“I felt good going into the Cup,” he said. “It was one of those deals that didn’t go right for me, though. I fished a pattern and technique that I wanted to and was around good fish. It was one of those scenarios that if I had to fish it 10 more times, I’d make the cut eight of those times.”
His 14th-place finish in the Northern Division of the Bassmaster Open was the sore spot this season. He’d wanted to qualify for the Elite Series to have a different option to consider for 2016. After a 51st-place finish at the James River, he took 2nd at Oneida Lake before falling out of Elite Series contention with a 62nd at Lake Erie last month.
“I wanted to have a shot to have the opportunity to fish something else, but that didn’t go as I’d hoped,” he said.
A Whole New ‘Level’
Gagliardi said he’s often thought about what it would be like to own his company inside the fishing industry. He’s getting that chance now with Level Fishing Rods.
Featuring rods that are built to his exact specifications, Level is the result of Gagliardi’s desire to try something new and his association with Batson Enterprises, a rod component company that came aboard as a sponsor two years ago.
“I’d thought about things like this but never took initiative other than to just think about it,” he said. “I have a friend in industry who pitched me idea before I won the Cup and it seemed like fun and could provide me an opportunity to make some extra money.”
The Level Fishing 7-foot, 2-inch medium-heavy casting rod has become Gagliardi's all-purpose rod.
Gagliardi gave the project the green light and Level was born before his Cup triumph at Lake Murray.
He spent some time at Batson’s facility in Washington last year and learned more about blank material and guide trains and the whole rod-building process. While it keeps him in the fishing frame of mind, it also gives him a chance to put his college degree (mechanical engineering) to work as well.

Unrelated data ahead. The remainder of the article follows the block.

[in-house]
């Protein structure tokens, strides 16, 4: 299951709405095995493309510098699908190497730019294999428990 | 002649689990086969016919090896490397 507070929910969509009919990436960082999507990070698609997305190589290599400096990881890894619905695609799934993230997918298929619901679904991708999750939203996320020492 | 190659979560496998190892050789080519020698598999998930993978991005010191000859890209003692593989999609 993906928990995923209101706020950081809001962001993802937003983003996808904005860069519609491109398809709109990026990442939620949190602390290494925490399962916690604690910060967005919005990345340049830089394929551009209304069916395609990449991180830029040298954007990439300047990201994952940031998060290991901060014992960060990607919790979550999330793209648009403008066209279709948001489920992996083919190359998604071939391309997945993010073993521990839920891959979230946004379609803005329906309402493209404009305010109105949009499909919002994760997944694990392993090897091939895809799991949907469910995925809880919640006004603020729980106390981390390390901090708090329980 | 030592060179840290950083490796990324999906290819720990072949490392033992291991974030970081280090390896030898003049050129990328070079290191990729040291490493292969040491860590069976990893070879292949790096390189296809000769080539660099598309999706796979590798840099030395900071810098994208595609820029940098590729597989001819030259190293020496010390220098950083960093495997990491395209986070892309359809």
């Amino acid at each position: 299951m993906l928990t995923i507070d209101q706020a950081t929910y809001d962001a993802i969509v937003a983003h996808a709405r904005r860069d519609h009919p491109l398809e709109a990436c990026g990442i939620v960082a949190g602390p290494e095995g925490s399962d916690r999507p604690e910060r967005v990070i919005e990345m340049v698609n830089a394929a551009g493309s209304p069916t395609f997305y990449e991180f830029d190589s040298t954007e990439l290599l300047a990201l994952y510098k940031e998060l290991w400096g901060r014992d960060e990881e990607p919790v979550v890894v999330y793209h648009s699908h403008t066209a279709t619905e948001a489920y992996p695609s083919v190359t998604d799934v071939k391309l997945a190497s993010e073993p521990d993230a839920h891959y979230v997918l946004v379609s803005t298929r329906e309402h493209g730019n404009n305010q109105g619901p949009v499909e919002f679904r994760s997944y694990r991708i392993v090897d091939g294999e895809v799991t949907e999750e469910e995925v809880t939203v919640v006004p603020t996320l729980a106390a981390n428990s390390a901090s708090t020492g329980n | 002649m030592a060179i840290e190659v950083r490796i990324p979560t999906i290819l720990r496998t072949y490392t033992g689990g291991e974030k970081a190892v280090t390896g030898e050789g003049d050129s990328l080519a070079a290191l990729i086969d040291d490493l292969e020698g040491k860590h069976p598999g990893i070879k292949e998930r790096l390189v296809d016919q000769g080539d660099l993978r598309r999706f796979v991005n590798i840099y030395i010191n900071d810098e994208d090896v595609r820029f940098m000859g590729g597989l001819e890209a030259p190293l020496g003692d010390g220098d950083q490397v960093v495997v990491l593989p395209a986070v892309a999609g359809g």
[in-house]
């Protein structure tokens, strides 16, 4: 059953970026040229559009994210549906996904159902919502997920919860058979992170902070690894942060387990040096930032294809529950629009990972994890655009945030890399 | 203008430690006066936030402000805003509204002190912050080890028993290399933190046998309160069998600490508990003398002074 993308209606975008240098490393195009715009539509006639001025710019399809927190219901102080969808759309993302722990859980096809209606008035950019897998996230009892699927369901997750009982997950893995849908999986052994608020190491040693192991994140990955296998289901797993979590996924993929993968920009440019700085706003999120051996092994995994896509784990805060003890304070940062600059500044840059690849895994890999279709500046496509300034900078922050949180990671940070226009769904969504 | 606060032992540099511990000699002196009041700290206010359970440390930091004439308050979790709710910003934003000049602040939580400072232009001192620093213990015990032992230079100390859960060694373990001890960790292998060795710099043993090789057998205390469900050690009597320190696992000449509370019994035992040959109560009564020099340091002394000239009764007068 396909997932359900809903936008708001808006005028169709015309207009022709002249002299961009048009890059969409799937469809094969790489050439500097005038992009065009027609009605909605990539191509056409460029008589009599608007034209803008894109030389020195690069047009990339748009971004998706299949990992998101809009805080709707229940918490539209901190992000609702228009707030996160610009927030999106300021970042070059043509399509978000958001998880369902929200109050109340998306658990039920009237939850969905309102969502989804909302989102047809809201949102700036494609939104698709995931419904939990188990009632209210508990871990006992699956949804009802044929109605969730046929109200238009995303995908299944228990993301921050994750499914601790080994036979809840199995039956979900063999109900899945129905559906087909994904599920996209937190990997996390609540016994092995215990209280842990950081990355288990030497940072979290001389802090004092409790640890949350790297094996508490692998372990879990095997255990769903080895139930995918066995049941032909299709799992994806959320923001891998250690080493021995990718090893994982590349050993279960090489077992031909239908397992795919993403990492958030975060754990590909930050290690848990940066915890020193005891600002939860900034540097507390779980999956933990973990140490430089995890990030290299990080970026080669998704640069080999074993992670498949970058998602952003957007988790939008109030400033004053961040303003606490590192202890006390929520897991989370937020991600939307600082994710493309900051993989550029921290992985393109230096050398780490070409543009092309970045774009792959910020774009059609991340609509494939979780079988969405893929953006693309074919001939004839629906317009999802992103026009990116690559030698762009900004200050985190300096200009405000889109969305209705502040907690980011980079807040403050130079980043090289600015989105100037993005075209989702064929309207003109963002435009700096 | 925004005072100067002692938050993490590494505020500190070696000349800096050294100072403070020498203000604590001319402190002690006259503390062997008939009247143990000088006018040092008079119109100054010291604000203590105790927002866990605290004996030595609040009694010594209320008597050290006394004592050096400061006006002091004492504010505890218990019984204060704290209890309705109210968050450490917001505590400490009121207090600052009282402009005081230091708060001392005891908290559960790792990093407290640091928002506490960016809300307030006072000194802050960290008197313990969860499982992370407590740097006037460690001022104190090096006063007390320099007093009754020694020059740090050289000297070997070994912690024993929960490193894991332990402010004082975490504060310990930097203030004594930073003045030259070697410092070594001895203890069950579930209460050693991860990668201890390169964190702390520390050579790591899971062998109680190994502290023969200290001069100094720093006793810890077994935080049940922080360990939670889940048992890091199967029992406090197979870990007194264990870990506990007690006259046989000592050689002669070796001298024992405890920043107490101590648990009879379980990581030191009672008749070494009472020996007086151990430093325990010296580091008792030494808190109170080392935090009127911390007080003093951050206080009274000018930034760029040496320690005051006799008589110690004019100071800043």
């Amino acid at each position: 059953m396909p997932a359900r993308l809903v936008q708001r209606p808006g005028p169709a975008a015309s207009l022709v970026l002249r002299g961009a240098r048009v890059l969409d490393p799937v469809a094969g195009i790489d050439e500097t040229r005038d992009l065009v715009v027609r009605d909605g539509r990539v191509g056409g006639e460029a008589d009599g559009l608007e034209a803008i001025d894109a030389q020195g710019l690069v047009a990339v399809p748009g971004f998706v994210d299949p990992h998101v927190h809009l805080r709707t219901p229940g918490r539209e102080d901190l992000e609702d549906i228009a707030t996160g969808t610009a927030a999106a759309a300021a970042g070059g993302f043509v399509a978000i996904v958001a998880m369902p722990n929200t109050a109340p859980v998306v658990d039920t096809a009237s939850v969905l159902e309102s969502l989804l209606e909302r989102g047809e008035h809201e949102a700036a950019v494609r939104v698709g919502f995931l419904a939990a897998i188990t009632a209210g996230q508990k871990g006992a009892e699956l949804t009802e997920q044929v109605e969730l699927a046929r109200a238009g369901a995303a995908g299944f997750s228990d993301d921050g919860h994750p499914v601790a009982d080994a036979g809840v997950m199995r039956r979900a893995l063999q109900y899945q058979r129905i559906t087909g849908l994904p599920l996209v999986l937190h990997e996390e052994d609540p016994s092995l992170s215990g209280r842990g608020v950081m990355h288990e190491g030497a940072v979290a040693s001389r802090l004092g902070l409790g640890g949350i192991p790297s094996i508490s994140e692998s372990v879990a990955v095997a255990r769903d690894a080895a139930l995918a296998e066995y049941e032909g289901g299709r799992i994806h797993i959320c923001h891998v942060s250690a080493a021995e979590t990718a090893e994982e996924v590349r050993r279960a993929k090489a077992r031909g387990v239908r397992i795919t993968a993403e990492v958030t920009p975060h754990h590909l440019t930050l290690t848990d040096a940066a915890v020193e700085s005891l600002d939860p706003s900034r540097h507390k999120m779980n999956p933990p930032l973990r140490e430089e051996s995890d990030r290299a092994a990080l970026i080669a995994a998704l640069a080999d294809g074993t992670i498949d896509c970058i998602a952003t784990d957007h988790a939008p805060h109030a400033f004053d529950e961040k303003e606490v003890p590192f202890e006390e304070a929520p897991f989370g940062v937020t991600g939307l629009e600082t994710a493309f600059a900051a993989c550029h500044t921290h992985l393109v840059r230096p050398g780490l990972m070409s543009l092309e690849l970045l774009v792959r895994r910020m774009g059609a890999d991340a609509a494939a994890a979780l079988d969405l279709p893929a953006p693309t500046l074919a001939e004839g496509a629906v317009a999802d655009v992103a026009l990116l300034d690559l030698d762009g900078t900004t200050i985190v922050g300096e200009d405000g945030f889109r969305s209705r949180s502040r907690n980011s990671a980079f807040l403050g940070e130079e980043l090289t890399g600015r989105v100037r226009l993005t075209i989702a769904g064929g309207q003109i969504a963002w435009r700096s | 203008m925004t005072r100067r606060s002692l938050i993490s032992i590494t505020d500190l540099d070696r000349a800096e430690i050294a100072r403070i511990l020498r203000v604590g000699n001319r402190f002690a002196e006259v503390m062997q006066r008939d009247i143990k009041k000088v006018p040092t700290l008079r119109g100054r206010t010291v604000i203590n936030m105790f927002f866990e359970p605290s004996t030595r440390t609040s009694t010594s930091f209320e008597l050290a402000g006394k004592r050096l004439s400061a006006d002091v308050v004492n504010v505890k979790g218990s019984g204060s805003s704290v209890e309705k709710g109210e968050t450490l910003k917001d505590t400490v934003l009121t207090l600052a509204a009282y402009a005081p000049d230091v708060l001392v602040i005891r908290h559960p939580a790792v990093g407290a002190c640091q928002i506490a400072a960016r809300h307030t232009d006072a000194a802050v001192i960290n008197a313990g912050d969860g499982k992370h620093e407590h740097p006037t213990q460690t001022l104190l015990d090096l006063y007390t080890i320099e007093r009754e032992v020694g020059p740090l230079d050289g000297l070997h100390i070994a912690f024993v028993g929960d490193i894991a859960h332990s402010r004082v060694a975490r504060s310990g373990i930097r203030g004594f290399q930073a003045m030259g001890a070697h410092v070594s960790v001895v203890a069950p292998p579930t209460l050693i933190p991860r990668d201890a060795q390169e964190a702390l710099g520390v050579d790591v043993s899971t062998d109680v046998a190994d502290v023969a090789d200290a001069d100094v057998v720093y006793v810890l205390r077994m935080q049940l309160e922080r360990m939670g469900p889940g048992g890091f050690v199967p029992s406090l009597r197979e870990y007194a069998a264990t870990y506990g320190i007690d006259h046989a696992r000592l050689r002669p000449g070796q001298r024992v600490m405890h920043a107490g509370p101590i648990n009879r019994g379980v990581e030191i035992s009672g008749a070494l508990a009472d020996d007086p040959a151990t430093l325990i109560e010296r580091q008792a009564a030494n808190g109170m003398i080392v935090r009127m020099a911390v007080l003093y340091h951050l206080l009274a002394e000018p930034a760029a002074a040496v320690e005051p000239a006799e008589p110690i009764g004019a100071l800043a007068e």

“I’ve been taking my time with it, but I’m having fun with it,” he said. “With my engineering background, it’s been cool to me playing around with the science part of the whole process.”
There are currently nine models in the Level product lineup – Gagliardi doesn’t do the building himself – they’re built in Texas – but he does have inventory at his house so he’s able to fill orders as they come in.
“I have learned how to build them because it was important for me to know how to build them from start to finish,” he said, “to see how diff components affected performance. That way I knew what made sense. When all was said and done I have rods right where I want them.”
When he missed the day-3 cut at the Cup this year – he finished 23rd at Lake Ouachita – he had to work the Expo, but he made the most of it by talking to fans about his new creations.
“I’ve had fun with it,” he said. “Working the show at the Cup is fun, but having something that was mine made a difference this year.”
Gagliardi knows he’s entered a crowded rod market, but he’s hopeful Level can be a viable, long-term company.
“I understand it will take a while to get off the ground, but it’s not my sole source of income,” he said. “I can take my time with it. I’m not in any rush. I think I can get it set up where it will be a long-term success. Quality wise, they will sustain themselves because they are a high-quality rod for the price I’m selling for.”
To learn more about Level Fishing Rods, click here.